“Better training for safer food”: An activity growing by the year

In 2009 the European Commission’s “Better training for safer food” initiative  organised 110 events involving 5 000 participants. These figures are given in the fourth annual report of this programme that aims to train Member State control staff and third party participants in the fields of health (food safety and veterinary aspects) and plant health. These figures are set to increase further for 2010. This growing interest is largely due to factors such as the food crises, increasing consumer awareness, the globalisation of trade in foodstuffs and the lack of harmonisation in implementing food legislation and official controls.

The initiative offers training on around 20 topics and such training has become obligatory for all Member States following the adoption of Regulation   882/2004 in April 2004. Nevertheless, the Rapid Alert System for Food and Feed (RASFF) shows that produce that arrives from third countries does not always respect EU standards. As the European Union is the world’s biggest food importer it was deemed appropriate to define specific training programmes for third countries. 2009 was marked by the creation and launch of a programme specifically for Africa which attracted over 1 000 participants to its 36 events.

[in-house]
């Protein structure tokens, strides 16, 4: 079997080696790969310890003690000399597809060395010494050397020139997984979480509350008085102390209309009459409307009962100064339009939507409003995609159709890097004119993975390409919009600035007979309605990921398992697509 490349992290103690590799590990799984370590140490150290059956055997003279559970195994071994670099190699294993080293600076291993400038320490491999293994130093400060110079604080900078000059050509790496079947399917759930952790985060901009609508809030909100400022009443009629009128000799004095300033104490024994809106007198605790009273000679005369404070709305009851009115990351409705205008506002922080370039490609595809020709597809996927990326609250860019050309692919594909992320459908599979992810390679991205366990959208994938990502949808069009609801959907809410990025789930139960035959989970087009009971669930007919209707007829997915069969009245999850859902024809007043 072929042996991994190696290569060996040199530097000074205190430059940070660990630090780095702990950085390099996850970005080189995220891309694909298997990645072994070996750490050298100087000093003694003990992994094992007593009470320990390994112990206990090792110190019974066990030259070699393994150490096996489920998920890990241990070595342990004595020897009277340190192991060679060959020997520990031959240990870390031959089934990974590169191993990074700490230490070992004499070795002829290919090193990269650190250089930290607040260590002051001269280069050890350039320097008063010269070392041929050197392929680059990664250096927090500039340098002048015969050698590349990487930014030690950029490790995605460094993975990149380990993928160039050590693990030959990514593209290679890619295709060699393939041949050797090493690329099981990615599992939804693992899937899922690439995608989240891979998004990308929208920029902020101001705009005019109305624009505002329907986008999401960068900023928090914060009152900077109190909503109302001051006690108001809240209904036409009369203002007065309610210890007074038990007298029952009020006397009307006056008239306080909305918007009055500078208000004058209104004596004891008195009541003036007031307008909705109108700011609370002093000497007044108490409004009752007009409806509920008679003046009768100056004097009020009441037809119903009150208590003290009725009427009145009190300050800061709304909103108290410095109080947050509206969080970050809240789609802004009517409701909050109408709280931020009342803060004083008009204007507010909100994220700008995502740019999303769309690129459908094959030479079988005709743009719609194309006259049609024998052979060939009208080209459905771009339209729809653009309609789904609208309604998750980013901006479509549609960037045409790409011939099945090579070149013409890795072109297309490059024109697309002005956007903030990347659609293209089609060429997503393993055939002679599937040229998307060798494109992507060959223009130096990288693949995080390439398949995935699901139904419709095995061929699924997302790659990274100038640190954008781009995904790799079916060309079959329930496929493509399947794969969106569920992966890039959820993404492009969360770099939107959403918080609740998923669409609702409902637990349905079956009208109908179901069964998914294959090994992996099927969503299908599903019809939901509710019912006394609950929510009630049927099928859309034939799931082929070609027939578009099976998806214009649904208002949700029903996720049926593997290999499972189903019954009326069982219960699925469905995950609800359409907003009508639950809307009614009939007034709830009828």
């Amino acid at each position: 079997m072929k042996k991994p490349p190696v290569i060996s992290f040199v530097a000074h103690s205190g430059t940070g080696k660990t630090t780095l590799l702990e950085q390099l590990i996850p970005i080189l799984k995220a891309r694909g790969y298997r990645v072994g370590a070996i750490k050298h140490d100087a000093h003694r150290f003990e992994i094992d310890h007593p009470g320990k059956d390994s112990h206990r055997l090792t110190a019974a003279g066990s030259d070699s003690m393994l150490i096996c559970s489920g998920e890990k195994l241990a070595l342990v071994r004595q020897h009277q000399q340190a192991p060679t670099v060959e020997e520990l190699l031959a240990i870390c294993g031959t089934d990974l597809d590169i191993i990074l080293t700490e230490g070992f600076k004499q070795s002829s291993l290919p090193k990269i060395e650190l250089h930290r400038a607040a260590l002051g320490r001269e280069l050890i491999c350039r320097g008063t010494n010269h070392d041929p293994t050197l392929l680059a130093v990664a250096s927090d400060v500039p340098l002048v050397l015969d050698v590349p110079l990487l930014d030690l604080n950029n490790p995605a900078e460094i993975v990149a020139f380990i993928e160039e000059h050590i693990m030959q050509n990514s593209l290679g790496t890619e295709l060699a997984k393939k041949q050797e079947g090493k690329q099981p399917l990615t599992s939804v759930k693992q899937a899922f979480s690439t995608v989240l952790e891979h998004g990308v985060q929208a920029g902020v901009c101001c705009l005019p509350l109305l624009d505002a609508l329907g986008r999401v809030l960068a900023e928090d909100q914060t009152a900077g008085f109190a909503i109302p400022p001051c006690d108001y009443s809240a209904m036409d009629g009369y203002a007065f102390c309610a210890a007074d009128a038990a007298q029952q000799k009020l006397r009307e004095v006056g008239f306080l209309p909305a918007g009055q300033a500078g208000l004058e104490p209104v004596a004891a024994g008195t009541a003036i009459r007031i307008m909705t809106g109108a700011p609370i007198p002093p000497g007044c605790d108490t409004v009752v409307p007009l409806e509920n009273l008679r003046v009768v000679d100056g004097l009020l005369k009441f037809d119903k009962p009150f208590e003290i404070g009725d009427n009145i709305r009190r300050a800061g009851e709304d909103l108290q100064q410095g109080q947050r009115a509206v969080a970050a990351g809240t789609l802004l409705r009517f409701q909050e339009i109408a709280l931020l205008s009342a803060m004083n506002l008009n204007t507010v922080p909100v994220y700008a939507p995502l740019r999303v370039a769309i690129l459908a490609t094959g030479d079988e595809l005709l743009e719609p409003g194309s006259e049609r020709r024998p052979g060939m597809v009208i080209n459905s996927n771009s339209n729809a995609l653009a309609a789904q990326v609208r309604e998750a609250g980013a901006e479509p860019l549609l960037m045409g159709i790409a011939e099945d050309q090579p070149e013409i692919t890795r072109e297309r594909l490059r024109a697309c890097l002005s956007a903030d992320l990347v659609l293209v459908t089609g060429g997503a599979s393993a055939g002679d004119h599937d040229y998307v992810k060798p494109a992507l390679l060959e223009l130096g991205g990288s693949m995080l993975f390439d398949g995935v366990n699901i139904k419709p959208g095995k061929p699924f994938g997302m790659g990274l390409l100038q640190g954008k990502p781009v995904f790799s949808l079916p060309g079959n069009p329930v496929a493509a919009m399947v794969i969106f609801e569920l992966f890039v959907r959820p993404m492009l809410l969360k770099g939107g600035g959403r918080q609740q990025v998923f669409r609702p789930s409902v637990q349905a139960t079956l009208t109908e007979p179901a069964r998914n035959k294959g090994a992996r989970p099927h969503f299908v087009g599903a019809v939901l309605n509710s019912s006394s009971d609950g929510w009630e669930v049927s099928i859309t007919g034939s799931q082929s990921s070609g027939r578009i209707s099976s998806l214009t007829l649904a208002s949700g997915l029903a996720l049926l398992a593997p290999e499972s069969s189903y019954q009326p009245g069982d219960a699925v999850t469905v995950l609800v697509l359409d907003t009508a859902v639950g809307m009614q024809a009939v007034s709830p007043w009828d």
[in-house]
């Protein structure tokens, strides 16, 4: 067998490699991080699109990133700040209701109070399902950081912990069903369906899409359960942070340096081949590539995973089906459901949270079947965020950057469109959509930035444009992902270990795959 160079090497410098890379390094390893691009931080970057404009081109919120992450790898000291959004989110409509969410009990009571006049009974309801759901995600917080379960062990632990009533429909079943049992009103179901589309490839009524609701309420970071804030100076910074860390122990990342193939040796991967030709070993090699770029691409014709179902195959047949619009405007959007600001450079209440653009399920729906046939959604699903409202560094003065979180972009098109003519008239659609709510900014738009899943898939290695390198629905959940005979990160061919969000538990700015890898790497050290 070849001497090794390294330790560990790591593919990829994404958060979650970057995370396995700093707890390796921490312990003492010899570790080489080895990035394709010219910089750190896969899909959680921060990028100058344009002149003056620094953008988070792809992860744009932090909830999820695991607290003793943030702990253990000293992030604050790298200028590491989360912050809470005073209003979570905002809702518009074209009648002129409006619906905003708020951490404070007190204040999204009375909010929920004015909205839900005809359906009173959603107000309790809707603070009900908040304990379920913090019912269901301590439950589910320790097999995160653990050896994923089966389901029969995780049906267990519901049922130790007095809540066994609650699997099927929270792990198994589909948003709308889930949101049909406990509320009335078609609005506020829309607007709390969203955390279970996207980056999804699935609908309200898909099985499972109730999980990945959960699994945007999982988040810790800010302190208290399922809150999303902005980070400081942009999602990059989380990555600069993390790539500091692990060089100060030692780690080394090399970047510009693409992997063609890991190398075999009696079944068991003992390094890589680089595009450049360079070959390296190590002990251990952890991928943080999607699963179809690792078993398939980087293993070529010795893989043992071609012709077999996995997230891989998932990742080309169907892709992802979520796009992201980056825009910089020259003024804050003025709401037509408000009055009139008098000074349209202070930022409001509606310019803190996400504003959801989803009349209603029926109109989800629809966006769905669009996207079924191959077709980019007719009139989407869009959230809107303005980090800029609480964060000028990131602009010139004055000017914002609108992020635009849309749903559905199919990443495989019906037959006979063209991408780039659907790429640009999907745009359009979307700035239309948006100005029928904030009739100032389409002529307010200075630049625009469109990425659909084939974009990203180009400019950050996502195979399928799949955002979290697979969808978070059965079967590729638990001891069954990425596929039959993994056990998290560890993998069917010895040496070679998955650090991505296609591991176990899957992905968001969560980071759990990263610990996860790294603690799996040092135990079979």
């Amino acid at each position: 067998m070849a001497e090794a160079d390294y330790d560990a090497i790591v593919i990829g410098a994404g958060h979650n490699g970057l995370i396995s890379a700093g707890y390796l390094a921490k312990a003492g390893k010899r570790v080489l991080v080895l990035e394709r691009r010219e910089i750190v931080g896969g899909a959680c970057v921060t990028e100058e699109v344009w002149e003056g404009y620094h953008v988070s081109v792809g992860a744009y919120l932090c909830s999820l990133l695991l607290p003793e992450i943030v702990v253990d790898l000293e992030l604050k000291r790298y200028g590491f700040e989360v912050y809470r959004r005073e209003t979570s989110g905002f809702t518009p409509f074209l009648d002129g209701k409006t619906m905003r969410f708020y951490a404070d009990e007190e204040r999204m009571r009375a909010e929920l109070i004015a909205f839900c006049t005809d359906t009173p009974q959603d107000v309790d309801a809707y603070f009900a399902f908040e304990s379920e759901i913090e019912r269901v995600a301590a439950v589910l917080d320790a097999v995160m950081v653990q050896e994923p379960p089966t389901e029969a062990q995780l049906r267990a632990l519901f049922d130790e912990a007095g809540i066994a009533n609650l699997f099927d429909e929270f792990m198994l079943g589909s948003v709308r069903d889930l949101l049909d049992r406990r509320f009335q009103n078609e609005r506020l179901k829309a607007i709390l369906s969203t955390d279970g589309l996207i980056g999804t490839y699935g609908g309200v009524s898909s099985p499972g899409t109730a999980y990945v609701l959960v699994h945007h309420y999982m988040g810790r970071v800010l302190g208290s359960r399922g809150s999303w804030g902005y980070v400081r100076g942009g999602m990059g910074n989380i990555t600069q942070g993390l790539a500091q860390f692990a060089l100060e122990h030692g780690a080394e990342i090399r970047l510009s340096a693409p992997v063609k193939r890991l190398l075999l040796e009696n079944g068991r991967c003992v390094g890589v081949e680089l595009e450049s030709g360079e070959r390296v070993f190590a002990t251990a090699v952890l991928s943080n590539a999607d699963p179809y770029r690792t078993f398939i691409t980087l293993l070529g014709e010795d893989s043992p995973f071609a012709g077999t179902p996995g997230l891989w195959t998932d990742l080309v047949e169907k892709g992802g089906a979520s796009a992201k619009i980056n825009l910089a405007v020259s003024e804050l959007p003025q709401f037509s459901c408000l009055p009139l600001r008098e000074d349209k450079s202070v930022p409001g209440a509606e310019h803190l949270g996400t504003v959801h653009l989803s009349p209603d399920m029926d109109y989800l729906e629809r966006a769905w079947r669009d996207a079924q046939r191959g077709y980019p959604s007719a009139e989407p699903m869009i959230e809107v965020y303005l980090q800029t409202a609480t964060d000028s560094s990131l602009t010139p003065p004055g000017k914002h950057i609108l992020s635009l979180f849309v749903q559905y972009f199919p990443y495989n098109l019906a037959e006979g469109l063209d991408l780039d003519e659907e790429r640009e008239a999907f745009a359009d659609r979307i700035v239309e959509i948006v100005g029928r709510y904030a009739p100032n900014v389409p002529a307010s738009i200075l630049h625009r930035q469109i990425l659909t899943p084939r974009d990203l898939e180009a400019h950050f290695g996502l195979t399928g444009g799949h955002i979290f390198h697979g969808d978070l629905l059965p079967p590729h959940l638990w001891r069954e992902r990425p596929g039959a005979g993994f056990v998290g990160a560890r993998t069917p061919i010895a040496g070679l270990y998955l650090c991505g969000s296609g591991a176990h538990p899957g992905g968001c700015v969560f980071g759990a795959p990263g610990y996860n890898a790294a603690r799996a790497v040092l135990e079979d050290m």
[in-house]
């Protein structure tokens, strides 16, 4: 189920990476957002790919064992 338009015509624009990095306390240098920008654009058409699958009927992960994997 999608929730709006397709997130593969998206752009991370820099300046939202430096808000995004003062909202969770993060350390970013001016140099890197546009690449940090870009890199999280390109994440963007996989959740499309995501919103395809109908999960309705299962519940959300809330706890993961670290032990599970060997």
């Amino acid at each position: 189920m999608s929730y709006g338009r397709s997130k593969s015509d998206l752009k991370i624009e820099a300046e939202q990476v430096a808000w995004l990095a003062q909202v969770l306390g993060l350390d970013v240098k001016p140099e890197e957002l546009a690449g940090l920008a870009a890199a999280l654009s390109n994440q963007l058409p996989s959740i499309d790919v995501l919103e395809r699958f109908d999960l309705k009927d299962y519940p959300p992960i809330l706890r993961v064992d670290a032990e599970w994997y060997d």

Training strengthens the safety of imported products but also helps third countries to respect EU standards and thereby facilitates access for their products to the European market. In particular, it improves the efficiency of the skilled employees of the official competent authorities.  
In 2009, the EU programmes concerned: the HACCP principles; land, sea, rail and airport border inspection posts; microbiological criteria and control of zoonoses; food safety and controls; plant health controls; animal welfare; pesticides; legislation on animal feed.  
Activities in third countries were directed at: European food standards; the control of avian flu; training  in the RASFF and TRACES (Trade Control and Expert System) systems. Other training was for laboratory staff in the Association of South-East Asian Nations (ASEAN) on food analysis and also training on the analysis of genetically modified organisms
The “Africa” programme’s activities began with an opening conference in April 2009 in Abbis Ababa and covered a range of subjects. Several activities organised by the World Organisation for Animal Health (OIE) concerned the performance of veterinary services (PVS), the strengthening of national and regional legal frameworks, improving the skills of laboratory technicians and the training of Chief Veterinary Officers (CVOs). In 2010 the programme activities consist in particular of implementing a pilot project for on-line training as well as a study to identify best training practice.  
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